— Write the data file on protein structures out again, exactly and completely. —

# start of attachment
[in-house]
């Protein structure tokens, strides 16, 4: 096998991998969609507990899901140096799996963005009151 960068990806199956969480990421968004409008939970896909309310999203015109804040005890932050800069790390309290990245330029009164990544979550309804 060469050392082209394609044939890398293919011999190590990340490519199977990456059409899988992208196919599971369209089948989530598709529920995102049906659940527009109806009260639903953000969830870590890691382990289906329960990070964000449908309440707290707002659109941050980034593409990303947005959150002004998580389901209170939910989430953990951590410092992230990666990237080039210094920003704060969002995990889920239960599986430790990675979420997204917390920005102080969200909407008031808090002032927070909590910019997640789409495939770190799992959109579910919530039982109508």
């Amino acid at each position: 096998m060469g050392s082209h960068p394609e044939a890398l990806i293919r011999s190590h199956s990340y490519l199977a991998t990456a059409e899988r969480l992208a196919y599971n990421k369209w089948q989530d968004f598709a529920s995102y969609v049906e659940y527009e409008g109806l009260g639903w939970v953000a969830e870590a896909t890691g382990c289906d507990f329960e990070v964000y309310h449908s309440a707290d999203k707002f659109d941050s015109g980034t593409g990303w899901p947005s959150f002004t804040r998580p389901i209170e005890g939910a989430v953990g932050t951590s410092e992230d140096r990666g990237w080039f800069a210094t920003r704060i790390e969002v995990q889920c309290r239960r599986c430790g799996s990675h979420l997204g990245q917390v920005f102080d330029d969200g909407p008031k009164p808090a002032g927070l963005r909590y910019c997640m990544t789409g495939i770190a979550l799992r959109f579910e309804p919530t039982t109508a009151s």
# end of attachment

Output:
[in-house]
């Protein structure tokens, strides 16, 4: 096998991998969609507990899901140096799996963005009151 960068990806199956969480990421968004409008939970896909309310999203015109804040005890932050800069790390309290990245330029009164990544979550309804 060469050392082209394609044939890398293919011999190590990340490519199977990456059409899988992208196919599971369209089948989530598709529920995102049906659940527009109806009260639903953000969830870590890691382990289906329960990070964000449908309440707290707002659109941050980034593409990303947005959150002004998580389901209170939910989430953990951590410092992230990666990237080039210094920003704060969002995990889920239960599986430790990675979420997204917390920005102080969200909407008031808090002032927070909590910019997640789409495939770190799992959109579910919530039982109508």
């Amino acid at each position: 096998m060469g050392s082209h960068p394609e044939a890398l990806i293919r011999s190590h199956s990340y490519l199977a991998t990456a059409e899988r969480l992208a196919y599971n990421k369209w089948q989530d968004f598709a529920s995102y969609v049906e659940y527009e409008g109806l009260g639903w939970v953000a969830e870590a896909t890691g382990c289906d507990f329960e990070v964000y309310h449908s309440a707290d999203k707002f659109d941050s015109g980034t593409g990303w899901p947005s959150f002004t804040r998580p389901i209170e005890g939910a989430v953990g932050t951590s410092e992230d140096r990666g990237w080039f800069a210094t920003r704060i790390e969002v995990q889920c309290r239960r599986c430790g799996s990675h979420l997204g990245q917390v920005f102080d330029d969200g909407p008031k009164p808090a002032g927070l963005r909590y910019c997640m990544t789409g495939i770190a979550l799992r959109f579910e309804p919530t039982t109508a009151s």